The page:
There are many competing visions on how to achieve new models of a biodiverse, resilient, productive and resource efficient agriculture that humanity desperately needs in the immediate future. Conservation (no or minimum tillage) agriculture, sustainable intensification production, transgenic crops, organic agriculture and agroecological systems are some of the proposed approaches, each claiming to serve as the durable foundation for a sustainable food production strategy. Although goals of all approaches may be similar, technologies proposed (high versus low input) methodologies (farmer-­‐led versus market driven, top down versus bottom-­‐up) and scales (large scale monocultures versus biodiverse small farms) are quite different and often antagonistic.


However when one examines the basic attributes that a sustainable production system should exhibit (Box 2), agroecological approaches certainly meet most of these attributes and requirements (Altieri, 2002; Gliessman, 1998; UK Food Group, 2010; Parrott and Marsden, 2002; Uphoff, 2002). Similarly by applying the set of questions listed in Table 2 to assess the potential of agricultural interventions in addressing pressing social, economic and ecological concerns, it is clear that most existing agroecological projects confirm that proposed management practices are contributing to sustainable livelihoods by improving the natural, human, social, physical and financial capital of target rural communities (Koohafkan et al., 2011).


The spread and productive/food security potential of agroecological systems


The first global assessment of agroecologically based projects and/or initiatives throughout the developing world was conducted by Pretty et al (2003) who documented clear increases in food production over some 29 million hectares, with nearly 9 million households benefiting from increased food diversity and security. Promoted sustainable agriculture practices led to 50-­100% increases in per hectare cereal production (about 1.71 Mg per year per household – an increase of 73%) in rain-­‐fed areas typical of small farmers living in marginal environments; that is an area of about 3.58 million hectares, cultivated by about 4.42 million farmers. In 14 projects where root crops were main staples (potato, sweet potato and cassava), the 146,000 farms on 542,000 ha increased household food production by 17 t per year (increase of 150%). Such yield enhancements are a true breakthrough for achieving food security among farmers isolated from mainstream agricultural institutions. A re-‐examination of the data in 2010, the analysis demonstrates the extent to which 286 interventions in 57 “poor countries” covering 37 million ha (3 percent of the cultivated area in developing countries) have increased productivity on 12.6 million farms while improving ecosystem services. The average crop yield increase was 79 percent.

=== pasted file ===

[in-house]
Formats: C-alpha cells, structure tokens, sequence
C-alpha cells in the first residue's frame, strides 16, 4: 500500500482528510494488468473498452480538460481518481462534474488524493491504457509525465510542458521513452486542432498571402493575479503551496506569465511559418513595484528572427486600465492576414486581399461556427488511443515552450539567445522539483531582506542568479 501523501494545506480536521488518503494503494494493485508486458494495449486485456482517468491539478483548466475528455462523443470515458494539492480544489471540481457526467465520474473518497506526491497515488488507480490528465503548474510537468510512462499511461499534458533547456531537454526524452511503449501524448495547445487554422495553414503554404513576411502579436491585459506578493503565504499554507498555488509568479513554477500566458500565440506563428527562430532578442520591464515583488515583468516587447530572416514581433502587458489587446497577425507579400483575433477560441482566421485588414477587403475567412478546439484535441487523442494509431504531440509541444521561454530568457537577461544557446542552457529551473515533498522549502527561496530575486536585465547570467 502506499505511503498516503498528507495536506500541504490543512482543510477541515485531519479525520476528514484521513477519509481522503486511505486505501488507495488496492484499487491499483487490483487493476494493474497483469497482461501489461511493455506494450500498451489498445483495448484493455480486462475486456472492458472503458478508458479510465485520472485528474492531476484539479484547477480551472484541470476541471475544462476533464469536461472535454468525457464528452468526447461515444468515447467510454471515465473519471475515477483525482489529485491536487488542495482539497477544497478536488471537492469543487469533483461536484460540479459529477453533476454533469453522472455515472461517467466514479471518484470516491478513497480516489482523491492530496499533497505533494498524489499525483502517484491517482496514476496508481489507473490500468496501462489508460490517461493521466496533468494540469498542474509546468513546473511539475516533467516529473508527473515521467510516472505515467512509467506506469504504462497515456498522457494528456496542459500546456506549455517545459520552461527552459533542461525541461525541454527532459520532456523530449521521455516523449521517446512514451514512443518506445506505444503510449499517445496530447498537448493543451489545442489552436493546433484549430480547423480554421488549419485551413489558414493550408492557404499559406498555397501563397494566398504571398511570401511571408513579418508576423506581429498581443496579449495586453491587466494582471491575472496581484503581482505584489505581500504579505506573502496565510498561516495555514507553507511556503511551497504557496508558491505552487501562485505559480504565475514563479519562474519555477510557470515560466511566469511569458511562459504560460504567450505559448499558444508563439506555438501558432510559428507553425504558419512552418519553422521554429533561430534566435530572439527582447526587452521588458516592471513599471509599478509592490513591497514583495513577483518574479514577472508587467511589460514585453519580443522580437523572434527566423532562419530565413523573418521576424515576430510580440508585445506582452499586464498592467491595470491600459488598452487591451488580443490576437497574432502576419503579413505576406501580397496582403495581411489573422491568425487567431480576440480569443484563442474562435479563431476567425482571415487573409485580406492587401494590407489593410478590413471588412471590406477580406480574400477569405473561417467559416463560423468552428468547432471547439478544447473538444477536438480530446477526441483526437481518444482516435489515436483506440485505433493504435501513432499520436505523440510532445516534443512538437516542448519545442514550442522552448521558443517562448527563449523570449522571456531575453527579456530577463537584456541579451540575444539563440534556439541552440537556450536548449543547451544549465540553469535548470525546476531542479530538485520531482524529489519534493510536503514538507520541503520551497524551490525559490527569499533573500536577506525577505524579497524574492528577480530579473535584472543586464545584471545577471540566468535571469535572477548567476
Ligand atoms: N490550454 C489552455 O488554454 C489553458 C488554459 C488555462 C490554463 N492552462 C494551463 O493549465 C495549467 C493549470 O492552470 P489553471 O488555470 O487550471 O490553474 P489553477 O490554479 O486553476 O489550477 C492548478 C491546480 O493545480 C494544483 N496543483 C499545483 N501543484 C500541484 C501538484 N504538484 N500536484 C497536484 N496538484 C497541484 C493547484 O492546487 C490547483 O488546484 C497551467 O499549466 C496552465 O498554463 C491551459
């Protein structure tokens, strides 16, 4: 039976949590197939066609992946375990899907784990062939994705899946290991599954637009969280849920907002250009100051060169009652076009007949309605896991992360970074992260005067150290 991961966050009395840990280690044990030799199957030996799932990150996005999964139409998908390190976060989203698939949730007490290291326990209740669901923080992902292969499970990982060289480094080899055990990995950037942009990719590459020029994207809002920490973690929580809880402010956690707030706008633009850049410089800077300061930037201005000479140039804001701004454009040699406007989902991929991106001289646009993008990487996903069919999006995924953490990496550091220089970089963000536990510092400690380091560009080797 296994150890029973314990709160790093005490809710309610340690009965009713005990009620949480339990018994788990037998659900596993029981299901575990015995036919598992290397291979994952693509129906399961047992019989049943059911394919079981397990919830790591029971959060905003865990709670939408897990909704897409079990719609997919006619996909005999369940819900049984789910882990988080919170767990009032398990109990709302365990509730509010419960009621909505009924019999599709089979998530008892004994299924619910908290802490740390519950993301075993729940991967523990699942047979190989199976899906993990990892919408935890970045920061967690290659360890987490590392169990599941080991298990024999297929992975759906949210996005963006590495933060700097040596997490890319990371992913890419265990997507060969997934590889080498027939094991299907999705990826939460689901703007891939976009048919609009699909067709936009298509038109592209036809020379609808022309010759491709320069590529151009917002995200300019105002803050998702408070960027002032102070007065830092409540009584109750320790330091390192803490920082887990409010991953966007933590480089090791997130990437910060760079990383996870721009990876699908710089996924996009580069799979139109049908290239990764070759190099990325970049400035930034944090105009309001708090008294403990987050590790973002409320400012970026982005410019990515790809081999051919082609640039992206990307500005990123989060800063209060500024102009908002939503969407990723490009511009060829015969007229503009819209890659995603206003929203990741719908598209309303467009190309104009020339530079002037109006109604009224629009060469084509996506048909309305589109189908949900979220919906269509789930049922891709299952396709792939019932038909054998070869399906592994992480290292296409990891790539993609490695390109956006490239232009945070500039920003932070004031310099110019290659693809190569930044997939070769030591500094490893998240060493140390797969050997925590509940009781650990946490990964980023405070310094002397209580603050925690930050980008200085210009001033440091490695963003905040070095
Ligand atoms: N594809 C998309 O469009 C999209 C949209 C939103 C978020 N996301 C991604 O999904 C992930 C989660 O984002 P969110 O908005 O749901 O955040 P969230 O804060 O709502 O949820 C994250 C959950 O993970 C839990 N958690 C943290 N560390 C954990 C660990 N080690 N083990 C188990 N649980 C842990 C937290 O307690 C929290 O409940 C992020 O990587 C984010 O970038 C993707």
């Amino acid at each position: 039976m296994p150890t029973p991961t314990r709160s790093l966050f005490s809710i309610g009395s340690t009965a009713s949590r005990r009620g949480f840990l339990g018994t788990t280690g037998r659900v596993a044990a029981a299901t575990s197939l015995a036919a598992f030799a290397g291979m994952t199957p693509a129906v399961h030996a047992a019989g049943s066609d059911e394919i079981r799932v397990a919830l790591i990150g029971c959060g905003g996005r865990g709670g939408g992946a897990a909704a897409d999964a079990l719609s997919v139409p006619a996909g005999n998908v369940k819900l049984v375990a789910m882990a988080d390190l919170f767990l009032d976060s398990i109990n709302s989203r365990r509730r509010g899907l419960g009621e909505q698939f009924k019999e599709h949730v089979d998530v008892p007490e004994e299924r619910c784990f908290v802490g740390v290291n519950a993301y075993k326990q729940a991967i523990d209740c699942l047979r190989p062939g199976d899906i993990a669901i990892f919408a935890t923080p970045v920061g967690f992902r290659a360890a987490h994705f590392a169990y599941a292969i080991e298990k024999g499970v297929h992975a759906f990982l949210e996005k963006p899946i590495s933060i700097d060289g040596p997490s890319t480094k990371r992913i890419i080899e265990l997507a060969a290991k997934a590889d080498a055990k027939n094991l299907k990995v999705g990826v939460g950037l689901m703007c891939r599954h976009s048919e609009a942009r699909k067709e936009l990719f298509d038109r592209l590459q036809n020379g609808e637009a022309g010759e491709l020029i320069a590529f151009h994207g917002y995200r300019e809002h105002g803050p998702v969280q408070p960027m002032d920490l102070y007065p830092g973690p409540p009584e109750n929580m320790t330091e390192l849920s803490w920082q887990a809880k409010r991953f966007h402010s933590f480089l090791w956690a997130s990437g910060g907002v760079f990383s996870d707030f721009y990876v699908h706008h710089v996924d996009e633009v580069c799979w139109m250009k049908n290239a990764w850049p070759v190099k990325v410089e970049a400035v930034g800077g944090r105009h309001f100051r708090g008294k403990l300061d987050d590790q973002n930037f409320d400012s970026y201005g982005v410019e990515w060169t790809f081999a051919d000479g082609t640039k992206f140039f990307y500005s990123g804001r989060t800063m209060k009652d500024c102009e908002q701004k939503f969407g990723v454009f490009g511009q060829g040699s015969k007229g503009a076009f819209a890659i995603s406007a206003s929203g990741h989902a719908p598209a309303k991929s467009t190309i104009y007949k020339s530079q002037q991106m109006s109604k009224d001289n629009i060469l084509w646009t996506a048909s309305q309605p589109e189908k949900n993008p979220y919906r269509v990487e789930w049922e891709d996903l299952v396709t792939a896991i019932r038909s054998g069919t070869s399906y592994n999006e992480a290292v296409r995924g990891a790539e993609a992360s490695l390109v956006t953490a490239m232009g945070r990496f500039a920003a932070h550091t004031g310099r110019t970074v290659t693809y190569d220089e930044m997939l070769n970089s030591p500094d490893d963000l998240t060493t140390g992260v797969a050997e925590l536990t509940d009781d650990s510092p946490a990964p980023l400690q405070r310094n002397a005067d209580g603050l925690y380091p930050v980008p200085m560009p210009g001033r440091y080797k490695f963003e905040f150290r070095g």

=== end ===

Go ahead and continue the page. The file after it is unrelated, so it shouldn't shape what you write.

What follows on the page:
Agroecology and resiliency to climatic extremes


Of key importance for the future of agriculture are results from observations of agricultural performance after extreme climatic events which reveal that resiliency to climate disasters is closely linked to the level of on-­‐farm biodiversity, a major feature of agroecological systems. A survey conducted in Central American hillsides after Hurricane Mitch showed that farmers using diversification practices such as cover crops, intercropping and agroforestry suffered less damage than their conventional monoculture neighbors. The study revealed that diversified plots had 20 to 40% more topsoil, greater soil moisture and less erosion and experienced lower economic losses than their conventional neighbors (Holt-­‐Gimenez 2000). Similarly in Sotonusco, Chiapas, coffee systems exhibiting high levels of vegetational complexity and plant diversity suffered less damage from Hurricane Stan than more simplified coffee systems.


Diversified farming systems such as agroforestry, silvopastoral and polycultural systems provide a variety of examples on how complex agroecosystems are able to adapt and resist the effects drought. Intercrops of sorghum and peanut, millet and peanut, and sorghum and millet exhibited greater yield stability and less productivity declines during a drought than in the case of monocultures (Natarajan and Willey 1986). In 2009 the valle del Cauca in Colombia experienced the driest year in a 40 year record. Intensive silvopastoral systems for livestock production combining fodder shrubs planted at high densities under trees and palms with improved pastures, not only provided environmental goods and services for livestock producers but also greater resilience to drought.


Scaling up agroecological innovations


The cases reported above show that in Africa, Asia and Latin America there are many NGO and farmer led initiatives promoting agroecological projects that have demonstrated a positive impact on the livelihoods of small farming communities in various countries (Altieri et al 2011). Agroecological production is particularly well suited for smallholder farmers, who comprise the majority of the rural poor. Resource-­‐poor farmers using agroecological systems are less dependent on external resources and experience higher and more stable yields enhancing food security. Some of these farmers, who may devote part of their production for certified organic export production without sacrificing food security, exhibit significantly higher incomes than their conventional counterparts.


Agroecological management makes conversion to organic production fairly easy, involving little risk and requires few, if any, fixed investments.